Ever since the Gujarat elections, Rahul Gandhi has come across as more aggressive, more focused, more articulate and more confident. This may have to do with the fact that the polls at the end of last year coincided with his formal takeover as the party president. No one had any doubts that Gandhi would be the next party leader — he was a key decision-maker even before becoming president — but formal transitions are important because they establish a clear chain of command and enable a leader to institutionalise changes. In Gujarat, the Congress put up a creditable performance. The Karnataka election outcome would have disappointed the party but post-poll dynamics reflected Gandhi’s ability to take quick decisions, and his offer to the Janata Dal (Secular) to lead a coalition surprised the Bharatiya Janata Party.

Over the past month-and-a-half, Gandhi has intensified his public messaging and personal outreach, particularly in Delhi, which wields influence far beyond its size. His parliamentary speech had drawn mixed responses. Some found it over-the-top; others saw it as his ability to understand the power of imagery and capture attention with sharp aggression. His narrative of love and forgiveness, and combating hatred, is distinct. Gandhi has also met Muslim intellectuals, women journalists and his own party spokespersons who engage in the public sphere to push and construct a narrative against the Narendra Modi government in election year.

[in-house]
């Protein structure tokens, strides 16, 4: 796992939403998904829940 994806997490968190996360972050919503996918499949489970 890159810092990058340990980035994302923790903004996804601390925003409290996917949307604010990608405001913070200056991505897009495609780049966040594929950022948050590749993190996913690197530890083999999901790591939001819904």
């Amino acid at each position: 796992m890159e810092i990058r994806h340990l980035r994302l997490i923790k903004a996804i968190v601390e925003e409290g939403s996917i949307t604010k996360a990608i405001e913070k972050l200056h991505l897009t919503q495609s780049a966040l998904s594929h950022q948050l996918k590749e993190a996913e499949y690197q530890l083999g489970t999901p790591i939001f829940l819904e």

All of this has added greater intensity to the political competition underway. But he has a long way to go before this translates into electoral capabilities and strength. He and his team would do well to keep the following in mind. One, elections will eventually be fought on the ground, in the booths. Even as Gandhi has been aggressive in Delhi, in precisely the same period, BJP chief Amit Shah has completed electoral preparations in all 29 states by holding organisational meetings. The Congress, which is organisationally far weaker, needs to strengthen its game on the ground. Two, while Gandhi has successfully punctured the inaccurate and mischievous interpretation of him as a ‘Pappu’, the battle to project himself as a mature leader ready to take on the Prime Ministerial mantle remains. The lack of administrative record here is a handicap. The BJP’s line of attack will focus on this inexperience and allegations of ‘immaturity’. And finally, Gandhi needs a stronger and more coherent and constructive political message. Emphasis on fighting rivals without hating them is ethically sound but will not affect electoral choices, for it does not speak to the everyday concerns of millions of voters. Getting organisation, personal perception and message right remain his three big challenges.

First Published: Jul 30, 2018 13:16 IST

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